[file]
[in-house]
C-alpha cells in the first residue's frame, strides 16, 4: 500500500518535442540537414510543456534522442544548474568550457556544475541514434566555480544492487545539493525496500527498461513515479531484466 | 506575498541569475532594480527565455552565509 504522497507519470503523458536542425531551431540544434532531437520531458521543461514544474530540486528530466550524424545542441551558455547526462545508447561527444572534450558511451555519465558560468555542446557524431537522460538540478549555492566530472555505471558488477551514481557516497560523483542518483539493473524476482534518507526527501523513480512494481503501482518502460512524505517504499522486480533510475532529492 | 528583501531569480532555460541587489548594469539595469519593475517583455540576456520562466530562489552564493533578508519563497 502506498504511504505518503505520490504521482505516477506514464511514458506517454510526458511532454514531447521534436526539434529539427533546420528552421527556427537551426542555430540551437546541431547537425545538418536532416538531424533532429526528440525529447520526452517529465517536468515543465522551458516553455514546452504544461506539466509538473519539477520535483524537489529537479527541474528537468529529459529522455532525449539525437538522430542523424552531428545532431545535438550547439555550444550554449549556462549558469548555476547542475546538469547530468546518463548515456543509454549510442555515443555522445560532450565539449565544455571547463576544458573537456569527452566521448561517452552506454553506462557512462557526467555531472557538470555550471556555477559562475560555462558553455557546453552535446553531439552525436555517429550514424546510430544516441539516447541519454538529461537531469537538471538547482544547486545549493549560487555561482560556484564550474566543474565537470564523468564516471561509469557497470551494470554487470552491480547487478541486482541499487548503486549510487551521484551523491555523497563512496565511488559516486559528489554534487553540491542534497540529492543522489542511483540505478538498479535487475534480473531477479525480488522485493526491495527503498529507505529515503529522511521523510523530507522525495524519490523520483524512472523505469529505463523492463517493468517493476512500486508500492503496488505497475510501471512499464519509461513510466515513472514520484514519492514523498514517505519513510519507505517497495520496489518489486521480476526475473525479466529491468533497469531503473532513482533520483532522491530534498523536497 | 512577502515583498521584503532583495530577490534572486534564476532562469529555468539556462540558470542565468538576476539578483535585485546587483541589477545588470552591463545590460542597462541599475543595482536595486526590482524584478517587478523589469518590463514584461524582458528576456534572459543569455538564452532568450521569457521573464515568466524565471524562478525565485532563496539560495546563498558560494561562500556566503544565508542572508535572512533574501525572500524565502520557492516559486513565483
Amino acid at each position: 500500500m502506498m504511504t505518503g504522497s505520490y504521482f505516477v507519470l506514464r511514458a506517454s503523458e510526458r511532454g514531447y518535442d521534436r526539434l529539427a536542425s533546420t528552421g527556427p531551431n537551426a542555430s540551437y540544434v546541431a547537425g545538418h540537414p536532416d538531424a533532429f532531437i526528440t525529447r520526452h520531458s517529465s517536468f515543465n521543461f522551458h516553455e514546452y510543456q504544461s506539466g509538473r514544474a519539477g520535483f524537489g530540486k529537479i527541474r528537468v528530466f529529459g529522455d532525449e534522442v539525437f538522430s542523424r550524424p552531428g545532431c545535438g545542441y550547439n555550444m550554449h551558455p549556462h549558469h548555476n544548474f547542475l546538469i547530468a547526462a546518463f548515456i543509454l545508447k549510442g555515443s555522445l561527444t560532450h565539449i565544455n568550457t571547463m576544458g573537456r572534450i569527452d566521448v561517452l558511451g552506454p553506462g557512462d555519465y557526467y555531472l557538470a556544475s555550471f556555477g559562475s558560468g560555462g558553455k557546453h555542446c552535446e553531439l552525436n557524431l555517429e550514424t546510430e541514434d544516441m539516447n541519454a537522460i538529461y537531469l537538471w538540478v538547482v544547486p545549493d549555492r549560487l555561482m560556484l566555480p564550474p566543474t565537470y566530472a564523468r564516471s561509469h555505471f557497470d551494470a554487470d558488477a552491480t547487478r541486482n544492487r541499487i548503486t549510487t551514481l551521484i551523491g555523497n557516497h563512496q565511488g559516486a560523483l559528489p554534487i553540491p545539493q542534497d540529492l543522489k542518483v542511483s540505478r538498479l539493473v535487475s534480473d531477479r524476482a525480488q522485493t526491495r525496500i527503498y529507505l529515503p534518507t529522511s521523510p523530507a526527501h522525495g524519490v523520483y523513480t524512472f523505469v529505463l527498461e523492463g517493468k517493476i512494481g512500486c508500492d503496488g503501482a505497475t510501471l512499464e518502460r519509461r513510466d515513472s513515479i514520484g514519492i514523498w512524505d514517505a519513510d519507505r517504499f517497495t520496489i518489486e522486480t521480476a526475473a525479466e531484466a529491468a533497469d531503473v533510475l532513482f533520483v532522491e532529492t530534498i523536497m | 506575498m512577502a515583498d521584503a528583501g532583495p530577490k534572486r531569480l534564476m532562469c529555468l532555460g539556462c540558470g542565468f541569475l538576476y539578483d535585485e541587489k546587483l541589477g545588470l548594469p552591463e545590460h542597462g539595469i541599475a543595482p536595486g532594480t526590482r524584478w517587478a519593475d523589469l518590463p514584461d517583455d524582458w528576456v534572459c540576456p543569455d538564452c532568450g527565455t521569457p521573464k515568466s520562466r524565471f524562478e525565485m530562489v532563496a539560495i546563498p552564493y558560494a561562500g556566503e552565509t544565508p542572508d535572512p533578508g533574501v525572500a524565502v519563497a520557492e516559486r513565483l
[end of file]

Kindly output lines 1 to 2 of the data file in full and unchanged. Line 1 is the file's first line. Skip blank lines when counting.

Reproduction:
[in-house]
C-alpha cells in the first residue's frame, strides 16, 4: 500500500518535442540537414510543456534522442544548474568550457556544475541514434566555480544492487545539493525496500527498461513515479531484466 | 506575498541569475532594480527565455552565509 504522497507519470503523458536542425531551431540544434532531437520531458521543461514544474530540486528530466550524424545542441551558455547526462545508447561527444572534450558511451555519465558560468555542446557524431537522460538540478549555492566530472555505471558488477551514481557516497560523483542518483539493473524476482534518507526527501523513480512494481503501482518502460512524505517504499522486480533510475532529492 | 528583501531569480532555460541587489548594469539595469519593475517583455540576456520562466530562489552564493533578508519563497 502506498504511504505518503505520490504521482505516477506514464511514458506517454510526458511532454514531447521534436526539434529539427533546420528552421527556427537551426542555430540551437546541431547537425545538418536532416538531424533532429526528440525529447520526452517529465517536468515543465522551458516553455514546452504544461506539466509538473519539477520535483524537489529537479527541474528537468529529459529522455532525449539525437538522430542523424552531428545532431545535438550547439555550444550554449549556462549558469548555476547542475546538469547530468546518463548515456543509454549510442555515443555522445560532450565539449565544455571547463576544458573537456569527452566521448561517452552506454553506462557512462557526467555531472557538470555550471556555477559562475560555462558553455557546453552535446553531439552525436555517429550514424546510430544516441539516447541519454538529461537531469537538471538547482544547486545549493549560487555561482560556484564550474566543474565537470564523468564516471561509469557497470551494470554487470552491480547487478541486482541499487548503486549510487551521484551523491555523497563512496565511488559516486559528489554534487553540491542534497540529492543522489542511483540505478538498479535487475534480473531477479525480488522485493526491495527503498529507505529515503529522511521523510523530507522525495524519490523520483524512472523505469529505463523492463517493468517493476512500486508500492503496488505497475510501471512499464519509461513510466515513472514520484514519492514523498514517505519513510519507505517497495520496489518489486521480476526475473525479466529491468533497469531503473532513482533520483532522491530534498523536497 | 512577502515583498521584503532583495530577490534572486534564476532562469529555468539556462540558470542565468538576476539578483535585485546587483541589477545588470552591463545590460542597462541599475543595482536595486526590482524584478517587478523589469518590463514584461524582458528576456534572459543569455538564452532568450521569457521573464515568466524565471524562478525565485532563496539560495546563498558560494561562500556566503544565508542572508535572512533574501525572500524565502520557492516559486513565483